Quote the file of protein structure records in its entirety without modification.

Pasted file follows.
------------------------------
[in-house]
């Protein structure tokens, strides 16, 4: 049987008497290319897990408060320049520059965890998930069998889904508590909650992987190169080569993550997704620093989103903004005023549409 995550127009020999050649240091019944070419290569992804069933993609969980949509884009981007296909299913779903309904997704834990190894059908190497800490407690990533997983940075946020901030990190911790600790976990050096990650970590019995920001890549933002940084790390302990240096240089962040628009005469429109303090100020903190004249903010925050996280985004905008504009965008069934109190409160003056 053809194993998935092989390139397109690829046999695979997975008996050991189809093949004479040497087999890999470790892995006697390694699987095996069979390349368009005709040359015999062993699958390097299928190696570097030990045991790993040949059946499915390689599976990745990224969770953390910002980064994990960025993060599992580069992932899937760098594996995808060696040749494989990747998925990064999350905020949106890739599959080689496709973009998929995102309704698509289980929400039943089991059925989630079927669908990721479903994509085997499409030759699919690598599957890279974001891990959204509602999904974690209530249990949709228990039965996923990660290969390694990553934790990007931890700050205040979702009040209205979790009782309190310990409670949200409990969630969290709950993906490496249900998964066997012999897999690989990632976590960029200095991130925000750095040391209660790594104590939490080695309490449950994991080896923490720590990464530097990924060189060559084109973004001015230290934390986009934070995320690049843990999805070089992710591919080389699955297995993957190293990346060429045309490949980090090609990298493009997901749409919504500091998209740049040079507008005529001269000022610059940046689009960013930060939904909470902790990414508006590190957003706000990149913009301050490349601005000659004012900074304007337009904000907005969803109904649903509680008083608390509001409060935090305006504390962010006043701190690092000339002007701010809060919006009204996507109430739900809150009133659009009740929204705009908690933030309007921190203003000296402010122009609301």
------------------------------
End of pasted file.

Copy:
[in-house]
């Protein structure tokens, strides 16, 4: 049987008497290319897990408060320049520059965890998930069998889904508590909650992987190169080569993550997704620093989103903004005023549409 995550127009020999050649240091019944070419290569992804069933993609969980949509884009981007296909299913779903309904997704834990190894059908190497800490407690990533997983940075946020901030990190911790600790976990050096990650970590019995920001890549933002940084790390302990240096240089962040628009005469429109303090100020903190004249903010925050996280985004905008504009965008069934109190409160003056 053809194993998935092989390139397109690829046999695979997975008996050991189809093949004479040497087999890999470790892995006697390694699987095996069979390349368009005709040359015999062993699958390097299928190696570097030990045991790993040949059946499915390689599976990745990224969770953390910002980064994990960025993060599992580069992932899937760098594996995808060696040749494989990747998925990064999350905020949106890739599959080689496709973009998929995102309704698509289980929400039943089991059925989630079927669908990721479903994509085997499409030759699919690598599957890279974001891990959204509602999904974690209530249990949709228990039965996923990660290969390694990553934790990007931890700050205040979702009040209205979790009782309190310990409670949200409990969630969290709950993906490496249900998964066997012999897999690989990632976590960029200095991130925000750095040391209660790594104590939490080695309490449950994991080896923490720590990464530097990924060189060559084109973004001015230290934390986009934070995320690049843990999805070089992710591919080389699955297995993957190293990346060429045309490949980090090609990298493009997901749409919504500091998209740049040079507008005529001269000022610059940046689009960013930060939904909470902790990414508006590190957003706000990149913009301050490349601005000659004012900074304007337009904000907005969803109904649903509680008083608390509001409060935090305006504390962010006043701190690092000339002007701010809060919006009204996507109430739900809150009133659009009740929204705009908690933030309007921190203003000296402010122009609301």